For a deeper dive into stage and cinema history, step into Larry Edmunds Bookshop (which also stocks posters and scripts) across the street from Musso & Frank. And if you want to strike a blow against misery on the boulevard, local efforts include My Friend’s Place, which serves homeless youths, and the Hollywood Sunset Free Clinic.
Depending on where you roam, the gardens evoke the desert, the jungle, China, Japan and a dozen other themes on 120 acres.
Indoors, the museum has put a new spin on its collection in recent years, including “Borderlands,” a permanent installation that includes more than 70 contemporary works; and Kehinde Wiley’s “A Portrait of a Young Gentleman” (2021), which complements Thomas Gainsborough’s “Blue Boy” (about 1770). The library’s displays include a 15th-century manuscript of Chaucer’s “The Canterbury Tales” and a typed draft of Octavia Butler’s “Parable of the Sower” (1993). Weekend admission costs $29 for most adults, $13 for children ages 4-11.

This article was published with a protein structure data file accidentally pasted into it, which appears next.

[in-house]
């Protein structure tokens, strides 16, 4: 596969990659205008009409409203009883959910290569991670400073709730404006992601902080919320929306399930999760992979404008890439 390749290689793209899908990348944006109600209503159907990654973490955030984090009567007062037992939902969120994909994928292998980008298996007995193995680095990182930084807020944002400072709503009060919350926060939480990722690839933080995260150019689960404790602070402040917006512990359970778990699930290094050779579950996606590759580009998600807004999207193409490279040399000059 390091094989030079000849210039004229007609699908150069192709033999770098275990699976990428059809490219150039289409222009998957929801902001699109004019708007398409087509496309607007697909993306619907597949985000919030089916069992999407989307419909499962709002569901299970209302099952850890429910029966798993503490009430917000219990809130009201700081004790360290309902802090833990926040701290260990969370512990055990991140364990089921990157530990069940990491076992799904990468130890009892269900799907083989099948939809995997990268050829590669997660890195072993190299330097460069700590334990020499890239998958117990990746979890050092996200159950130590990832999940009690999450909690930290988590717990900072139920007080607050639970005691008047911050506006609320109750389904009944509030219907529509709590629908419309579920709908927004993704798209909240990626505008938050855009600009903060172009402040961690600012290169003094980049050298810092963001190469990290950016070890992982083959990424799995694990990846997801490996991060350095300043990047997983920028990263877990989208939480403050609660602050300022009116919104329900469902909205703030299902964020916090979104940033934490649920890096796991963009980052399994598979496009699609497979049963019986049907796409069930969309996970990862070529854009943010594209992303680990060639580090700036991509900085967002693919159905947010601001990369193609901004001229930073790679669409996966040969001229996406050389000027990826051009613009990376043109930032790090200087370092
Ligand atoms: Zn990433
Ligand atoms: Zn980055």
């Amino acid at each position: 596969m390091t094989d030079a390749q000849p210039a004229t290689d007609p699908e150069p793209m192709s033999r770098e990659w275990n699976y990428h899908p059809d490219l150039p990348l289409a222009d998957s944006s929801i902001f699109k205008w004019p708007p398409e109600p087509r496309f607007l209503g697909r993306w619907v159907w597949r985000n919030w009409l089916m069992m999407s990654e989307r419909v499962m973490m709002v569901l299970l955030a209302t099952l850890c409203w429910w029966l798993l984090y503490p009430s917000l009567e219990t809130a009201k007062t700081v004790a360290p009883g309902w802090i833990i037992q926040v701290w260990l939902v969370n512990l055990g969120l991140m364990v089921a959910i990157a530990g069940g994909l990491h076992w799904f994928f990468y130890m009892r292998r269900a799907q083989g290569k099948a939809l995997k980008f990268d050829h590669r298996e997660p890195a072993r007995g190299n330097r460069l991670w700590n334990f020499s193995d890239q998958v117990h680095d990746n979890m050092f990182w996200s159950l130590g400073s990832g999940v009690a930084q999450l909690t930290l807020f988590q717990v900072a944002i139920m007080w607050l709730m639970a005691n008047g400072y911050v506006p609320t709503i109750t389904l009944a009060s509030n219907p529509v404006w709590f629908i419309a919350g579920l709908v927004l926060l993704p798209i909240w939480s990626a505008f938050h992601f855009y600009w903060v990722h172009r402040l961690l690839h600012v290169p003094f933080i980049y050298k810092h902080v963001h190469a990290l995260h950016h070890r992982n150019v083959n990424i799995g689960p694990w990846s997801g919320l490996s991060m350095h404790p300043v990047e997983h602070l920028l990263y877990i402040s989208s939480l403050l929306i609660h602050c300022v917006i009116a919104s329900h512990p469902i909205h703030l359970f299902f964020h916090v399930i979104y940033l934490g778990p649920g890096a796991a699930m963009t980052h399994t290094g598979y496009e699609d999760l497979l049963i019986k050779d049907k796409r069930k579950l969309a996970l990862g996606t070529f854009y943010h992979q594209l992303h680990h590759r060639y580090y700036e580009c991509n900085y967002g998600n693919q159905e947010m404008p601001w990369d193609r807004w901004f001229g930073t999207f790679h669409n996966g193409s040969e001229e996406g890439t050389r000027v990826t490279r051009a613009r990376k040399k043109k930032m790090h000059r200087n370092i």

If you’re selfie-hungry, you might also head to the nearby replica of the chain’s first tiny, red-and-white burger shack, open for photo ops 11 a.m. to 2 p.m. Thursday through Sunday at 13752 Francisquito Ave., Baldwin Park.
Harry and Esther Snyder founded the first In-N-Out burger shack in 1948, which put them among the first to try a drive-through restaurant. The company’s ties to car culture have remained strong through the decades, but fans say the burgers are what matter most. To taste what the fuss is all about, order a “double-double, animal-style” — a double cheeseburger with the works, basically — which has fueled the company’s growth to more than 300 outlets. (There are no In-N-Outs east of Texas.)